BHP Billiton Ltd
The project, which started production in 2007 about nine months behind schedule, has cost about $2.2 billion to build and is one of the largest nickel-making facilities in the world.
It hasn't been a walk in the park, BHP's president of stainless steel materials, Jimmy Wilson, told a media brieifng.
Ravensthorpe has faced spiralling materials and labour costs over its four-year development phase, which saw its initial cost estimate of $1 billion more than double by the time the project was erected in remote Australian farmland near the Great Australian Bight.
Wilson said the project was currently operating at about 35 percent of full capacity and output would rise steadily over the next year and a half, reaching full capacity in the second half of the financial year ending June 30, 2010.
We don't see any constraints that are insurmountable, he said.
The project employs complex technology involving the leaching of dry ores known as laterites. Earlier attempts at the process in Western Australia have struggled for viability.
Laterite ore contains only small amounts of nickel and requires intensive processing to produce a saleable mix of nickel and also cobalt.
Andrew Forrest, recently crowned Australia's richest man after making a fortune in iron ore mining, was ousted from the board of Anaconda Nickel Ltd after problems with his multi-billion-dollar Murrin Murrin project in the 1990s.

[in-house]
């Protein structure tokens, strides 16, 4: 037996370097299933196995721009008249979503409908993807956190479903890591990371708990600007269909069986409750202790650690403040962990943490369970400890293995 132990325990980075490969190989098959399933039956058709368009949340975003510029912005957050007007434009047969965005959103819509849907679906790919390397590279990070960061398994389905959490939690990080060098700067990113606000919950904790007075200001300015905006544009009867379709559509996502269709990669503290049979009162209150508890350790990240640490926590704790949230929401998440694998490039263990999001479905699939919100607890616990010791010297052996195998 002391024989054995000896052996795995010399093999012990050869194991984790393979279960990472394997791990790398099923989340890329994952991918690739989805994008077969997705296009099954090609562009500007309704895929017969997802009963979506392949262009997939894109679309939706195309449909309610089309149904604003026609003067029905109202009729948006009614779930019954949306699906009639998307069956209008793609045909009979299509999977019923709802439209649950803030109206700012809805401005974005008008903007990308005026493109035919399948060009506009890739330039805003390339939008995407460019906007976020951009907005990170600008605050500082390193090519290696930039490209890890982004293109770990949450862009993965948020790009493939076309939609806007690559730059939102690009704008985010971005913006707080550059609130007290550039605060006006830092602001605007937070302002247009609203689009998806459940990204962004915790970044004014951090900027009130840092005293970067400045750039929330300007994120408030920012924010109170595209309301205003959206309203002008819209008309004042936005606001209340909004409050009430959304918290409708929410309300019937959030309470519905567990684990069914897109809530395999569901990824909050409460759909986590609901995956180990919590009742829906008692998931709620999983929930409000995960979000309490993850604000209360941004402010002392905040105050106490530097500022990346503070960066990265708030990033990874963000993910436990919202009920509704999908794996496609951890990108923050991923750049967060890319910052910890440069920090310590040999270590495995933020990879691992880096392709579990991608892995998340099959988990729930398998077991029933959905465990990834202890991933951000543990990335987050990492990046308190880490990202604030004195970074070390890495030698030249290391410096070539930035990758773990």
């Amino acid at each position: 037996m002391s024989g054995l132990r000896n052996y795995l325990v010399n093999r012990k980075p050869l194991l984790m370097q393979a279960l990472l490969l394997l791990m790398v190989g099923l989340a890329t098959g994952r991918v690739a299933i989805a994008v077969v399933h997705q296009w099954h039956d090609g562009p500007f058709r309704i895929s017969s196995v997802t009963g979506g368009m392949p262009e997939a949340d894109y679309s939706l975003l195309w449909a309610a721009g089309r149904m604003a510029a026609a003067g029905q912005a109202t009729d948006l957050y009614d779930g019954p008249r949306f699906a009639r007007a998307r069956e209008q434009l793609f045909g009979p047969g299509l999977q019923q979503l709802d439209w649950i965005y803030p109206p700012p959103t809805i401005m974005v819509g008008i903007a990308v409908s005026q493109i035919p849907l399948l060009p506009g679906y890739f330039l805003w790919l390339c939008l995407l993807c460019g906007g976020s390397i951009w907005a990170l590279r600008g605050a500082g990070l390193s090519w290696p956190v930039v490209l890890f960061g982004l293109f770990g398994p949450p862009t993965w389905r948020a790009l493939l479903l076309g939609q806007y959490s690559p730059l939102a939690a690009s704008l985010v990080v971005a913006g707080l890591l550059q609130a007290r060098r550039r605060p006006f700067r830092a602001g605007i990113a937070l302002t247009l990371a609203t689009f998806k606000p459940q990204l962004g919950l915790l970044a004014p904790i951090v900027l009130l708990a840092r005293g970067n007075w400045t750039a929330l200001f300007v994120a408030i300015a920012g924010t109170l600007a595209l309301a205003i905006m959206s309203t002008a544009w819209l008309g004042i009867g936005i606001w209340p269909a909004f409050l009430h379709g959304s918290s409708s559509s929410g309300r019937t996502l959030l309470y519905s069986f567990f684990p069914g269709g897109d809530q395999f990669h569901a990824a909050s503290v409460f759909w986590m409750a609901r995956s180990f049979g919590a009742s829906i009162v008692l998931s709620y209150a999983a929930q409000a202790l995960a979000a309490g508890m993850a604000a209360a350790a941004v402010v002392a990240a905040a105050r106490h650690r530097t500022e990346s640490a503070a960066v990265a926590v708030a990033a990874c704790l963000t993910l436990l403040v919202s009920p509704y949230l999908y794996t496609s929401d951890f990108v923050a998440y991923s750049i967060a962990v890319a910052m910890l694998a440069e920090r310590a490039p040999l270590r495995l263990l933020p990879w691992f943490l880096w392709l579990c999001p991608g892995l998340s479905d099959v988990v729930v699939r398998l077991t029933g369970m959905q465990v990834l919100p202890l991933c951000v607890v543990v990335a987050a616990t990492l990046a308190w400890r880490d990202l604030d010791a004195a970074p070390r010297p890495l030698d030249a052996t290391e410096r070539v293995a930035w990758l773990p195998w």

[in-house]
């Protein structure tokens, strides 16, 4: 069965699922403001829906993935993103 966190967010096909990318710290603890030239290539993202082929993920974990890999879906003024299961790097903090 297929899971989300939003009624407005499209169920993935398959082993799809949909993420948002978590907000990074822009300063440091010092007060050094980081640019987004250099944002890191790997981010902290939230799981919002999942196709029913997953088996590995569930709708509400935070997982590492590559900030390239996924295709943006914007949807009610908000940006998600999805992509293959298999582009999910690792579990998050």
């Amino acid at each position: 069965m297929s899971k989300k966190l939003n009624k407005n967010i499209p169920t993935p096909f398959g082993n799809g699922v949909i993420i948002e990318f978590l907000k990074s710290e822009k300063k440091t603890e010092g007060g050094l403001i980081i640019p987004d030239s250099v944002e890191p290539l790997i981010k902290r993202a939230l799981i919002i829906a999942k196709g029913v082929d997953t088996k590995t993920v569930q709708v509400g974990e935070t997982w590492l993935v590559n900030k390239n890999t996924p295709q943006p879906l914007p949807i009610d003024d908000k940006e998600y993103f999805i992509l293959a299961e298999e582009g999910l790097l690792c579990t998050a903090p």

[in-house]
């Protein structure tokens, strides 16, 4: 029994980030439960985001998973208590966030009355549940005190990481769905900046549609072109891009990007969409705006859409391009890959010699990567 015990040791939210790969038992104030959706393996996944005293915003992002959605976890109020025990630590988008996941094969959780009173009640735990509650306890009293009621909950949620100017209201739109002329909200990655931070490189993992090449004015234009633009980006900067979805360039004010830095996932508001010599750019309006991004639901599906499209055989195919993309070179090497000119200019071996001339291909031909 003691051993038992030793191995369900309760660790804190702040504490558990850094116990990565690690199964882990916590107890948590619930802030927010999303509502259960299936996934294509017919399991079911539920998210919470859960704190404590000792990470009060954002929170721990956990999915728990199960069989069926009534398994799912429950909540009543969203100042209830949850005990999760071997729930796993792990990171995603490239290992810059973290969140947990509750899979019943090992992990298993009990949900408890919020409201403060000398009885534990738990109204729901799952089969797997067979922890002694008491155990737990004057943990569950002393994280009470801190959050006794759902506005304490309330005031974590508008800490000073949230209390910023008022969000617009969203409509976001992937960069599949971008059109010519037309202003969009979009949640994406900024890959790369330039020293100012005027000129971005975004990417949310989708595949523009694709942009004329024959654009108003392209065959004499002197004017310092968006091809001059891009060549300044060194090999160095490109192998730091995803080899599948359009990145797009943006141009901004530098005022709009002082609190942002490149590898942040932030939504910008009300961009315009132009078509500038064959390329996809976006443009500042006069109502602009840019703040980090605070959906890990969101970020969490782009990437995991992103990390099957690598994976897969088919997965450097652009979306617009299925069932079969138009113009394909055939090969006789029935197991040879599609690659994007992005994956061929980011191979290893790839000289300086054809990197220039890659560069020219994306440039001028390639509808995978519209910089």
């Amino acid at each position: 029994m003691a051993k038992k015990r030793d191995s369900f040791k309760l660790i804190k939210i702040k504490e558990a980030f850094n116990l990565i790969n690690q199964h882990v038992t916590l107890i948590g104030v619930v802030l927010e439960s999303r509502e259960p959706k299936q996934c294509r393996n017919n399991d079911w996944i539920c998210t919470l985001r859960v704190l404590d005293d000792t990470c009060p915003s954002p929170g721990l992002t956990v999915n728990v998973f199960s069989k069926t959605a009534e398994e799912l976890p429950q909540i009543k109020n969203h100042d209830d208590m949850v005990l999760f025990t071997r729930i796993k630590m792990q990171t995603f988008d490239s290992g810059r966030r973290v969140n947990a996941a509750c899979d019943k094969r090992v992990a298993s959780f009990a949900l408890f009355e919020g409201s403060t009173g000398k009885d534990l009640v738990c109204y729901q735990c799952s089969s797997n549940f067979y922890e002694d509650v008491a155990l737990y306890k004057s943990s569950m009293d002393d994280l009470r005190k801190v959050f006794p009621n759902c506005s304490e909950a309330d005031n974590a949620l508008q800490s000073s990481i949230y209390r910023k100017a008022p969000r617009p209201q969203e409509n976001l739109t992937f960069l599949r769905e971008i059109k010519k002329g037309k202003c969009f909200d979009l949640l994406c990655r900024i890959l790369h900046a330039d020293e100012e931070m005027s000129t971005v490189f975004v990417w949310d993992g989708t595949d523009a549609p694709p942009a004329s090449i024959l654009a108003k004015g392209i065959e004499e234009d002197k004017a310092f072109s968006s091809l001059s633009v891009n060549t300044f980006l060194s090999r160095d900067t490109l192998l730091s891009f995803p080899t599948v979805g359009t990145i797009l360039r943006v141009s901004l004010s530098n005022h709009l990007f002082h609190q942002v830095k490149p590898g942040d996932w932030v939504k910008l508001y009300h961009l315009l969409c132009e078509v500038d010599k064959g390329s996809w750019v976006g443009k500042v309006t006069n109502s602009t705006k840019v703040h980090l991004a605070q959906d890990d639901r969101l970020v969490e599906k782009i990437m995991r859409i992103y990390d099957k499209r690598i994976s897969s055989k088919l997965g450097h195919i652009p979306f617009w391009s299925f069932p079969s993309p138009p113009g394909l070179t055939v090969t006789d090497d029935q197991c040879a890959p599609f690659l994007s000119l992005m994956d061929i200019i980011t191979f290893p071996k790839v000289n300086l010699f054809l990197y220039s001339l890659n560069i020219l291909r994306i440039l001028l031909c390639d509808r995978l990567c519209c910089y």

Anaconda, founded by Forrest was later restructured and renamed Minara Resources Ltd
BHP initially estimated in 2004 it would cost $1.05 billion to build the Ravensthorpe complex and upgrade a nickel refinery in Townsville, Queensland on the other side of Australia for value adding.
Two years later, in October 2006, the president of BHP's steel materials division, Chris Pointon, left following cost over runs of more than $1 billion and start-up delays.
Still, BHP says the metal, needed to add strength and sheen to stainless steel, is in abundance in the clay-like ore around Ravensthorpe.
Nickel, which in the past has sold for up to $50,000 a tonne, currently fetches around $25,000 on the London Metal Exchange
Future swing production of nickel pig iron predominantly by China, would eventually smooth out volatility in world nickel prices by better balancing supply and demand, Wilson said.
(Reporting by James Regan; Editing by James Thornhill)
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